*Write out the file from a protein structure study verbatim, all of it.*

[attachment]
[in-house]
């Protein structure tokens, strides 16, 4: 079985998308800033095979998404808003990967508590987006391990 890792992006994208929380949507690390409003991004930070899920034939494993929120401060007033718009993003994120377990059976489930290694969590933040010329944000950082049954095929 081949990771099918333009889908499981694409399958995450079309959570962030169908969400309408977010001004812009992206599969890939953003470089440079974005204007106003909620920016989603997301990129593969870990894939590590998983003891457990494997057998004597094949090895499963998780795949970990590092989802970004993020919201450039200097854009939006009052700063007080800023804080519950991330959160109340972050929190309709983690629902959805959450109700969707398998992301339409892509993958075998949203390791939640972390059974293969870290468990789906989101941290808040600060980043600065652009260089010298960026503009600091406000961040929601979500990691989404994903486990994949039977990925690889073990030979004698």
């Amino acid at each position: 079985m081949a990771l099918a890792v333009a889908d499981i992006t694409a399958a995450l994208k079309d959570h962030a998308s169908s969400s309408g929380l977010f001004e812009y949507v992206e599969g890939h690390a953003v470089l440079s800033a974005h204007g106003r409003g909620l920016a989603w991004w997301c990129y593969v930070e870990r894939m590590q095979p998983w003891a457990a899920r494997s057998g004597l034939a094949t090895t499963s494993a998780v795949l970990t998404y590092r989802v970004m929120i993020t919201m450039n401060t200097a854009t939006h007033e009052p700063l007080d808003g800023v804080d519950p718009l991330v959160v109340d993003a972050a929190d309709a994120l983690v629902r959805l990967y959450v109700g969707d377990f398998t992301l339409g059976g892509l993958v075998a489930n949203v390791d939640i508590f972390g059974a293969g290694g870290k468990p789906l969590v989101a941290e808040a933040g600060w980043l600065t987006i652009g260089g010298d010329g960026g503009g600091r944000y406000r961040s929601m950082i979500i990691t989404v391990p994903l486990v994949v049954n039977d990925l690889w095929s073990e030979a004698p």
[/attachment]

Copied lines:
[in-house]
């Protein structure tokens, strides 16, 4: 079985998308800033095979998404808003990967508590987006391990 890792992006994208929380949507690390409003991004930070899920034939494993929120401060007033718009993003994120377990059976489930290694969590933040010329944000950082049954095929 081949990771099918333009889908499981694409399958995450079309959570962030169908969400309408977010001004812009992206599969890939953003470089440079974005204007106003909620920016989603997301990129593969870990894939590590998983003891457990494997057998004597094949090895499963998780795949970990590092989802970004993020919201450039200097854009939006009052700063007080800023804080519950991330959160109340972050929190309709983690629902959805959450109700969707398998992301339409892509993958075998949203390791939640972390059974293969870290468990789906989101941290808040600060980043600065652009260089010298960026503009600091406000961040929601979500990691989404994903486990994949039977990925690889073990030979004698």
């Amino acid at each position: 079985m081949a990771l099918a890792v333009a889908d499981i992006t694409a399958a995450l994208k079309d959570h962030a998308s169908s969400s309408g929380l977010f001004e812009y949507v992206e599969g890939h690390a953003v470089l440079s800033a974005h204007g106003r409003g909620l920016a989603w991004w997301c990129y593969v930070e870990r894939m590590q095979p998983w003891a457990a899920r494997s057998g004597l034939a094949t090895t499963s494993a998780v795949l970990t998404y590092r989802v970004m929120i993020t919201m450039n401060t200097a854009t939006h007033e009052p700063l007080d808003g800023v804080d519950p718009l991330v959160v109340d993003a972050a929190d309709a994120l983690v629902r959805l990967y959450v109700g969707d377990f398998t992301l339409g059976g892509l993958v075998a489930n949203v390791d939640i508590f972390g059974a293969g290694g870290k468990p789906l969590v989101a941290e808040a933040g600060w980043l600065t987006i652009g260089g010298d010329g960026g503009g600091r944000y406000r961040s929601m950082i979500i990691t989404v391990p994903l486990v994949v049954n039977d990925l690889w095929s073990e030979a004698p």